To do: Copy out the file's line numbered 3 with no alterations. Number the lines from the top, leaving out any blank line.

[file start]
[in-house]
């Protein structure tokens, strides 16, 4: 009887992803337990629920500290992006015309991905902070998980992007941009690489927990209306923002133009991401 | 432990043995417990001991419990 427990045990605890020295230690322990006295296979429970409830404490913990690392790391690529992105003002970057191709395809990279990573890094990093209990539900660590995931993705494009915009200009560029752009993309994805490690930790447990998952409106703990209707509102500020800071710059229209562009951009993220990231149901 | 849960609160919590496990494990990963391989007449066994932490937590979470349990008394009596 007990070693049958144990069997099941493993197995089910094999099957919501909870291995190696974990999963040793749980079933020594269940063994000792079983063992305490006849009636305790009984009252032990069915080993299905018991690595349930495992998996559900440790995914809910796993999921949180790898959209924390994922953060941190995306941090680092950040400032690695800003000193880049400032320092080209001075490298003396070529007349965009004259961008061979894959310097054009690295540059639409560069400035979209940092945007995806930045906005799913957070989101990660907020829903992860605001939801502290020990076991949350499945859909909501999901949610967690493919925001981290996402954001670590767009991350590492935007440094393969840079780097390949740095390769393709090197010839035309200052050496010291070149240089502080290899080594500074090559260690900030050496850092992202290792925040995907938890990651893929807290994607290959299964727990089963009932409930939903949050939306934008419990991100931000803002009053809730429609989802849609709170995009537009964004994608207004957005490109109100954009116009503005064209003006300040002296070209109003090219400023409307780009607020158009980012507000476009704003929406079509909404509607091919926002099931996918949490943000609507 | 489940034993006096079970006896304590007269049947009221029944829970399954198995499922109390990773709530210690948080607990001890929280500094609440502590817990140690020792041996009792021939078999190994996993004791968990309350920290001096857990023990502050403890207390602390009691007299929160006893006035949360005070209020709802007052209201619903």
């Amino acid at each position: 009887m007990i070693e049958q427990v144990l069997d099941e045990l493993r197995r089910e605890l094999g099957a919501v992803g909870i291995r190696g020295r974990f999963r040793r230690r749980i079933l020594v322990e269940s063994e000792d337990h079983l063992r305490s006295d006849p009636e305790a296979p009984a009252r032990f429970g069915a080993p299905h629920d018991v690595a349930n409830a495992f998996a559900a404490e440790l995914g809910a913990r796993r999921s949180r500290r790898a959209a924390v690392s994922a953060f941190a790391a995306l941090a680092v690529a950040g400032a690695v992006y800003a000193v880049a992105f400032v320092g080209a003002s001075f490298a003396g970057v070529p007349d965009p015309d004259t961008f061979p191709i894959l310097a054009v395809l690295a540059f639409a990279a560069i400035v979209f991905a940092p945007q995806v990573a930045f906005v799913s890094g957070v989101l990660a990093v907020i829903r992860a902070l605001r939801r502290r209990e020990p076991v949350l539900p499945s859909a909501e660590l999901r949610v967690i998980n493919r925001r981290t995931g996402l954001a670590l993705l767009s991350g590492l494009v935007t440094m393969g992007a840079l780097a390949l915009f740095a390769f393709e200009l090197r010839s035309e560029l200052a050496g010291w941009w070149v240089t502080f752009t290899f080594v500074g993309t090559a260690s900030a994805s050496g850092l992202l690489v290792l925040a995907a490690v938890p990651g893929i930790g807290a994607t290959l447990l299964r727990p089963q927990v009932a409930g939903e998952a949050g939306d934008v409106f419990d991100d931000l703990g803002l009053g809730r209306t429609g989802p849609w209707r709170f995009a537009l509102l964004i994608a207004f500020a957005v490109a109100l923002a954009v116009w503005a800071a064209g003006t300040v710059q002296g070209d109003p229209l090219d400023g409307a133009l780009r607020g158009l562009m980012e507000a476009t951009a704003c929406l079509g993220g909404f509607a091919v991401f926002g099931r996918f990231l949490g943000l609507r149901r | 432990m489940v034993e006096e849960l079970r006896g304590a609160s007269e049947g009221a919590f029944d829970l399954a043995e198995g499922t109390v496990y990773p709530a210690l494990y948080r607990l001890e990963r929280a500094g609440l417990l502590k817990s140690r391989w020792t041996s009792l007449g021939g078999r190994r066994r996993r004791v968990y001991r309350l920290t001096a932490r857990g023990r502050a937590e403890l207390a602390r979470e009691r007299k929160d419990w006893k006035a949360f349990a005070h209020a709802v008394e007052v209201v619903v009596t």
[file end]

């Amino acid at each position: 009887m007990i070693e049958q427990v144990l069997d099941e045990l493993r197995r089910e605890l094999g099957a919501v992803g909870i291995r190696g020295r974990f999963r040793r230690r749980i079933l020594v322990e269940s063994e000792d337990h079983l063992r305490s006295d006849p009636e305790a296979p009984a009252r032990f429970g069915a080993p299905h629920d018991v690595a349930n409830a495992f998996a559900a404490e440790l995914g809910a913990r796993r999921s949180r500290r790898a959209a924390v690392s994922a953060f941190a790391a995306l941090a680092v690529a950040g400032a690695v992006y800003a000193v880049a992105f400032v320092g080209a003002s001075f490298a003396g970057v070529p007349d965009p015309d004259t961008f061979p191709i894959l310097a054009v395809l690295a540059f639409a990279a560069i400035v979209f991905a940092p945007q995806v990573a930045f906005v799913s890094g957070v989101l990660a990093v907020i829903r992860a902070l605001r939801r502290r209990e020990p076991v949350l539900p499945s859909a909501e660590l999901r949610v967690i998980n493919r925001r981290t995931g996402l954001a670590l993705l767009s991350g590492l494009v935007t440094m393969g992007a840079l780097a390949l915009f740095a390769f393709e200009l090197r010839s035309e560029l200052a050496g010291w941009w070149v240089t502080f752009t290899f080594v500074g993309t090559a260690s900030a994805s050496g850092l992202l690489v290792l925040a995907a490690v938890p990651g893929i930790g807290a994607t290959l447990l299964r727990p089963q927990v009932a409930g939903e998952a949050g939306d934008v409106f419990d991100d931000l703990g803002l009053g809730r209306t429609g989802p849609w209707r709170f995009a537009l509102l964004i994608a207004f500020a957005v490109a109100l923002a954009v116009w503005a800071a064209g003006t300040v710059q002296g070209d109003p229209l090219d400023g409307a133009l780009r607020g158009l562009m980012e507000a476009t951009a704003c929406l079509g993220g909404f509607a091919v991401f926002g099931r996918f990231l949490g943000l609507r149901r | 432990m489940v034993e006096e849960l079970r006896g304590a609160s007269e049947g009221a919590f029944d829970l399954a043995e198995g499922t109390v496990y990773p709530a210690l494990y948080r607990l001890e990963r929280a500094g609440l417990l502590k817990s140690r391989w020792t041996s009792l007449g021939g078999r190994r066994r996993r004791v968990y001991r309350l920290t001096a932490r857990g023990r502050a937590e403890l207390a602390r979470e009691r007299k929160d419990w006893k006035a949360f349990a005070h209020a709802v008394e007052v209201v619903v009596t």